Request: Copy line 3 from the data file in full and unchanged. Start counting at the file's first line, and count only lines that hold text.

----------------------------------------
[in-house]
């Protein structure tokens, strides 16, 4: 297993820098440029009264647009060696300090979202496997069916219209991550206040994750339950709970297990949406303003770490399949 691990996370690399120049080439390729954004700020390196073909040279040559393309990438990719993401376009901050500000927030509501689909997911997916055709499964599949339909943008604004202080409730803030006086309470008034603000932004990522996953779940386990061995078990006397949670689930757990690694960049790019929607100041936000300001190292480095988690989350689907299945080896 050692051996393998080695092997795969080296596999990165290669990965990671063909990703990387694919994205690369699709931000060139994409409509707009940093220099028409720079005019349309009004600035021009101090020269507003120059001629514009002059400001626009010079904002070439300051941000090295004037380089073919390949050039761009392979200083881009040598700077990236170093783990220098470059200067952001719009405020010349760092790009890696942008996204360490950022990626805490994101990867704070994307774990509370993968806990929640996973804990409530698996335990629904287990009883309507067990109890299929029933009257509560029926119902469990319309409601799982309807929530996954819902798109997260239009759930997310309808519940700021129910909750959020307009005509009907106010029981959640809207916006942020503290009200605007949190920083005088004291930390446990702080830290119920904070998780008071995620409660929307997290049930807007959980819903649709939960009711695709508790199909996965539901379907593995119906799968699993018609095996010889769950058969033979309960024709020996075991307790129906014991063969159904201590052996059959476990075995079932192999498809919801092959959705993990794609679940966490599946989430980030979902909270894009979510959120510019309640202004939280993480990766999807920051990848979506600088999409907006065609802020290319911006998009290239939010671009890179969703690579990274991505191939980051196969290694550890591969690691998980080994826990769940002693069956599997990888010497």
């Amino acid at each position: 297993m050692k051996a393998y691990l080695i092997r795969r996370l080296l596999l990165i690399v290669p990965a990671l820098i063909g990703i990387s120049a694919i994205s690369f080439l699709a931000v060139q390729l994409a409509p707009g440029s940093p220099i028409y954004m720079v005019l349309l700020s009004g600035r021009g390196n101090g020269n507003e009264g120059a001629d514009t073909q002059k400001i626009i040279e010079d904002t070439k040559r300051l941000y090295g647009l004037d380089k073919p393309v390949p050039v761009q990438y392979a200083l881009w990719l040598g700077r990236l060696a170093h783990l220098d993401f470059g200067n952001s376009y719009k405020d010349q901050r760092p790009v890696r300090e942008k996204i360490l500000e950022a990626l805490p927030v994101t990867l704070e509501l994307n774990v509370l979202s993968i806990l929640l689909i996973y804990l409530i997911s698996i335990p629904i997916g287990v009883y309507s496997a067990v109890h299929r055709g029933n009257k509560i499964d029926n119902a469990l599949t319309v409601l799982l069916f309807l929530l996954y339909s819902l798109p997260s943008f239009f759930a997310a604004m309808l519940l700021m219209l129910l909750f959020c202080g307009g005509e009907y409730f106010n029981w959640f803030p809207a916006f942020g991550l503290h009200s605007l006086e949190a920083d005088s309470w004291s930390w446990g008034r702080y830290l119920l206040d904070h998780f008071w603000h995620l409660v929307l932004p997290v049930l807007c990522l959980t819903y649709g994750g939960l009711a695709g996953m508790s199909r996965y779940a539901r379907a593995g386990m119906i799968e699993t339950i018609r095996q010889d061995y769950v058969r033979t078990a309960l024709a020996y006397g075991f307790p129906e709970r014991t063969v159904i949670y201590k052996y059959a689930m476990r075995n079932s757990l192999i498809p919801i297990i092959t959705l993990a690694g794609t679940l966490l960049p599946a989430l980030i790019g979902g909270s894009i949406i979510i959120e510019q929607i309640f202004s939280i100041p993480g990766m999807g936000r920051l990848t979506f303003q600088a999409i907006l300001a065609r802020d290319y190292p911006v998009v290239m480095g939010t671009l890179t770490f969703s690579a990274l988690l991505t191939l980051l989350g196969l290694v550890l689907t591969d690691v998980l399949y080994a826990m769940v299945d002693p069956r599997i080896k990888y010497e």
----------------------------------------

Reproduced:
């Amino acid at each position: 297993m050692k051996a393998y691990l080695i092997r795969r996370l080296l596999l990165i690399v290669p990965a990671l820098i063909g990703i990387s120049a694919i994205s690369f080439l699709a931000v060139q390729l994409a409509p707009g440029s940093p220099i028409y954004m720079v005019l349309l700020s009004g600035r021009g390196n101090g020269n507003e009264g120059a001629d514009t073909q002059k400001i626009i040279e010079d904002t070439k040559r300051l941000y090295g647009l004037d380089k073919p393309v390949p050039v761009q990438y392979a200083l881009w990719l040598g700077r990236l060696a170093h783990l220098d993401f470059g200067n952001s376009y719009k405020d010349q901050r760092p790009v890696r300090e942008k996204i360490l500000e950022a990626l805490p927030v994101t990867l704070e509501l994307n774990v509370l979202s993968i806990l929640l689909i996973y804990l409530i997911s698996i335990p629904i997916g287990v009883y309507s496997a067990v109890h299929r055709g029933n009257k509560i499964d029926n119902a469990l599949t319309v409601l799982l069916f309807l929530l996954y339909s819902l798109p997260s943008f239009f759930a997310a604004m309808l519940l700021m219209l129910l909750f959020c202080g307009g005509e009907y409730f106010n029981w959640f803030p809207a916006f942020g991550l503290h009200s605007l006086e949190a920083d005088s309470w004291s930390w446990g008034r702080y830290l119920l206040d904070h998780f008071w603000h995620l409660v929307l932004p997290v049930l807007c990522l959980t819903y649709g994750g939960l009711a695709g996953m508790s199909r996965y779940a539901r379907a593995g386990m119906i799968e699993t339950i018609r095996q010889d061995y769950v058969r033979t078990a309960l024709a020996y006397g075991f307790p129906e709970r014991t063969v159904i949670y201590k052996y059959a689930m476990r075995n079932s757990l192999i498809p919801i297990i092959t959705l993990a690694g794609t679940l966490l960049p599946a989430l980030i790019g979902g909270s894009i949406i979510i959120e510019q929607i309640f202004s939280i100041p993480g990766m999807g936000r920051l990848t979506f303003q600088a999409i907006l300001a065609r802020d290319y190292p911006v998009v290239m480095g939010t671009l890179t770490f969703s690579a990274l988690l991505t191939l980051l989350g196969l290694v550890l689907t591969d690691v998980l399949y080994a826990m769940v299945d002693p069956r599997i080896k990888y010497e």